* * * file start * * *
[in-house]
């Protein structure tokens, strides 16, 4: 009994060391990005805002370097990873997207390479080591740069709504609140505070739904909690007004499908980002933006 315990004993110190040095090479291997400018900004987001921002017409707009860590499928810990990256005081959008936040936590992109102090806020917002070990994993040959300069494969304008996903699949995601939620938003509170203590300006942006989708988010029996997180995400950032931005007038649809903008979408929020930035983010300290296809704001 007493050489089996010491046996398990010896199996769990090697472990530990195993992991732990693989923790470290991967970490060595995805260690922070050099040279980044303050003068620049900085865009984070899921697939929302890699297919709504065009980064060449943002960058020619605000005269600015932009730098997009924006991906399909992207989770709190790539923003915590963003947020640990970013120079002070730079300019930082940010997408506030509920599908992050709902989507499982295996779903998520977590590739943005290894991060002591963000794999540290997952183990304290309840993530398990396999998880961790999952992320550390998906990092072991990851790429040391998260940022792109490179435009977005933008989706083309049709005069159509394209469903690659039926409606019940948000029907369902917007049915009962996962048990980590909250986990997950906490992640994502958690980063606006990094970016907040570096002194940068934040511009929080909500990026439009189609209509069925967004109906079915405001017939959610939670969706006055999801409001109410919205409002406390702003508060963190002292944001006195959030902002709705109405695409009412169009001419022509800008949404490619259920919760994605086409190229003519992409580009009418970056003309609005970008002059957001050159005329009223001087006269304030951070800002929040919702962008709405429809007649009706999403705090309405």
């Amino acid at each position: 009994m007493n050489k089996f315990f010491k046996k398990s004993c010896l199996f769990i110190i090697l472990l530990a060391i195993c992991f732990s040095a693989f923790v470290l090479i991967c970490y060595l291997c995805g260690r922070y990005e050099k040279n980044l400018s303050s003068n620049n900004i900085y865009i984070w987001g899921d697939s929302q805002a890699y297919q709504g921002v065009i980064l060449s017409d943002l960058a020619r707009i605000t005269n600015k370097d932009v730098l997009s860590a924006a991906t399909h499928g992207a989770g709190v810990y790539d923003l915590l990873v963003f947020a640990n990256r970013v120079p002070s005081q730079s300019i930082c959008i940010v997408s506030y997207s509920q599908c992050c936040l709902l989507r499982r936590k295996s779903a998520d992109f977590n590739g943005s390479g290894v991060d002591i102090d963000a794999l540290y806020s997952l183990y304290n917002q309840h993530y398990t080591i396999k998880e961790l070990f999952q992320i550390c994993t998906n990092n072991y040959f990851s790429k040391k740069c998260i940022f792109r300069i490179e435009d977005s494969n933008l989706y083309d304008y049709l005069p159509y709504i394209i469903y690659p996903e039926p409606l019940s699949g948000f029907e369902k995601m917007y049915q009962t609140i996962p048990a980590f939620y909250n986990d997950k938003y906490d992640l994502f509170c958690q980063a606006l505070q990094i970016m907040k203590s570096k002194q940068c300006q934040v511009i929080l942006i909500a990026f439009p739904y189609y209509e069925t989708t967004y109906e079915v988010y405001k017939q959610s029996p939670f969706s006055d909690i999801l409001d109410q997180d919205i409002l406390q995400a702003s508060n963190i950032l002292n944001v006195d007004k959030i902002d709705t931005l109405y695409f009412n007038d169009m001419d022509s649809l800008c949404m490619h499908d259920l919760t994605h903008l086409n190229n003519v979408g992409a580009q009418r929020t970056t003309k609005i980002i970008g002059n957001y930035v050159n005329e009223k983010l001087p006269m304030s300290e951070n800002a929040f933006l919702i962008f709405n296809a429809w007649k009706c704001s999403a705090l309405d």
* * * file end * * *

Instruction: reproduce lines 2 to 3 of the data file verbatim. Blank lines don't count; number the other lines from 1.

């Protein structure tokens, strides 16, 4: 009994060391990005805002370097990873997207390479080591740069709504609140505070739904909690007004499908980002933006 315990004993110190040095090479291997400018900004987001921002017409707009860590499928810990990256005081959008936040936590992109102090806020917002070990994993040959300069494969304008996903699949995601939620938003509170203590300006942006989708988010029996997180995400950032931005007038649809903008979408929020930035983010300290296809704001 007493050489089996010491046996398990010896199996769990090697472990530990195993992991732990693989923790470290991967970490060595995805260690922070050099040279980044303050003068620049900085865009984070899921697939929302890699297919709504065009980064060449943002960058020619605000005269600015932009730098997009924006991906399909992207989770709190790539923003915590963003947020640990970013120079002070730079300019930082940010997408506030509920599908992050709902989507499982295996779903998520977590590739943005290894991060002591963000794999540290997952183990304290309840993530398990396999998880961790999952992320550390998906990092072991990851790429040391998260940022792109490179435009977005933008989706083309049709005069159509394209469903690659039926409606019940948000029907369902917007049915009962996962048990980590909250986990997950906490992640994502958690980063606006990094970016907040570096002194940068934040511009929080909500990026439009189609209509069925967004109906079915405001017939959610939670969706006055999801409001109410919205409002406390702003508060963190002292944001006195959030902002709705109405695409009412169009001419022509800008949404490619259920919760994605086409190229003519992409580009009418970056003309609005970008002059957001050159005329009223001087006269304030951070800002929040919702962008709405429809007649009706999403705090309405």
């Amino acid at each position: 009994m007493n050489k089996f315990f010491k046996k398990s004993c010896l199996f769990i110190i090697l472990l530990a060391i195993c992991f732990s040095a693989f923790v470290l090479i991967c970490y060595l291997c995805g260690r922070y990005e050099k040279n980044l400018s303050s003068n620049n900004i900085y865009i984070w987001g899921d697939s929302q805002a890699y297919q709504g921002v065009i980064l060449s017409d943002l960058a020619r707009i605000t005269n600015k370097d932009v730098l997009s860590a924006a991906t399909h499928g992207a989770g709190v810990y790539d923003l915590l990873v963003f947020a640990n990256r970013v120079p002070s005081q730079s300019i930082c959008i940010v997408s506030y997207s509920q599908c992050c936040l709902l989507r499982r936590k295996s779903a998520d992109f977590n590739g943005s390479g290894v991060d002591i102090d963000a794999l540290y806020s997952l183990y304290n917002q309840h993530y398990t080591i396999k998880e961790l070990f999952q992320i550390c994993t998906n990092n072991y040959f990851s790429k040391k740069c998260i940022f792109r300069i490179e435009d977005s494969n933008l989706y083309d304008y049709l005069p159509y709504i394209i469903y690659p996903e039926p409606l019940s699949g948000f029907e369902k995601m917007y049915q009962t609140i996962p048990a980590f939620y909250n986990d997950k938003y906490d992640l994502f509170c958690q980063a606006l505070q990094i970016m907040k203590s570096k002194q940068c300006q934040v511009i929080l942006i909500a990026f439009p739904y189609y209509e069925t989708t967004y109906e079915v988010y405001k017939q959610s029996p939670f969706s006055d909690i999801l409001d109410q997180d919205i409002l406390q995400a702003s508060n963190i950032l002292n944001v006195d007004k959030i902002d709705t931005l109405y695409f009412n007038d169009m001419d022509s649809l800008c949404m490619h499908d259920l919760t994605h903008l086409n190229n003519v979408g992409a580009q009418r929020t970056t003309k609005i980002i970008g002059n957001y930035v050159n005329e009223k983010l001087p006269m304030s300290e951070n800002a929040f933006l919702i962008f709405n296809a429809w007649k009706c704001s999403a705090l309405d």